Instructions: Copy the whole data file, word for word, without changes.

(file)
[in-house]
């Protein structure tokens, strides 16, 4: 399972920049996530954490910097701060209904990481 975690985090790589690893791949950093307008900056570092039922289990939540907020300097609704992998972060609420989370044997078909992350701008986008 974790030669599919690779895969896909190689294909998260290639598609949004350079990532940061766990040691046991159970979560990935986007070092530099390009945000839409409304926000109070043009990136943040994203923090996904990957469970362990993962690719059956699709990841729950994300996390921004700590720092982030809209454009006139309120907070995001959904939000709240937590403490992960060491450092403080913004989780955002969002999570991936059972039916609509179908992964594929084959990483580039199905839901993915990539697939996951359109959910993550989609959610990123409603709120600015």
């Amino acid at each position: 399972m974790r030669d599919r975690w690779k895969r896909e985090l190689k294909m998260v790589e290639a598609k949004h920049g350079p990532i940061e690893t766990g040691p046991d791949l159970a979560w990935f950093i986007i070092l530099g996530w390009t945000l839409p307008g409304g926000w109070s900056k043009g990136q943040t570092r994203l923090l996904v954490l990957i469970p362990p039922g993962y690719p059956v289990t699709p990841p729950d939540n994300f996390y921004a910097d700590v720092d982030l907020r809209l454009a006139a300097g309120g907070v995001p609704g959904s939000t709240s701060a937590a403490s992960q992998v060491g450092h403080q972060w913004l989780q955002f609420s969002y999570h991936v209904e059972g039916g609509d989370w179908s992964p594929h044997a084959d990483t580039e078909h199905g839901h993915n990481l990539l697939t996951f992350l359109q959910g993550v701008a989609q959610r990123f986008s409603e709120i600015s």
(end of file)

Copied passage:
[in-house]
């Protein structure tokens, strides 16, 4: 399972920049996530954490910097701060209904990481 975690985090790589690893791949950093307008900056570092039922289990939540907020300097609704992998972060609420989370044997078909992350701008986008 974790030669599919690779895969896909190689294909998260290639598609949004350079990532940061766990040691046991159970979560990935986007070092530099390009945000839409409304926000109070043009990136943040994203923090996904990957469970362990993962690719059956699709990841729950994300996390921004700590720092982030809209454009006139309120907070995001959904939000709240937590403490992960060491450092403080913004989780955002969002999570991936059972039916609509179908992964594929084959990483580039199905839901993915990539697939996951359109959910993550989609959610990123409603709120600015």
């Amino acid at each position: 399972m974790r030669d599919r975690w690779k895969r896909e985090l190689k294909m998260v790589e290639a598609k949004h920049g350079p990532i940061e690893t766990g040691p046991d791949l159970a979560w990935f950093i986007i070092l530099g996530w390009t945000l839409p307008g409304g926000w109070s900056k043009g990136q943040t570092r994203l923090l996904v954490l990957i469970p362990p039922g993962y690719p059956v289990t699709p990841p729950d939540n994300f996390y921004a910097d700590v720092d982030l907020r809209l454009a006139a300097g309120g907070v995001p609704g959904s939000t709240s701060a937590a403490s992960q992998v060491g450092h403080q972060w913004l989780q955002f609420s969002y999570h991936v209904e059972g039916g609509d989370w179908s992964p594929h044997a084959d990483t580039e078909h199905g839901h993915n990481l990539l697939t996951f992350l359109q959910g993550v701008a989609q959610r990123f986008s409603e709120i600015s």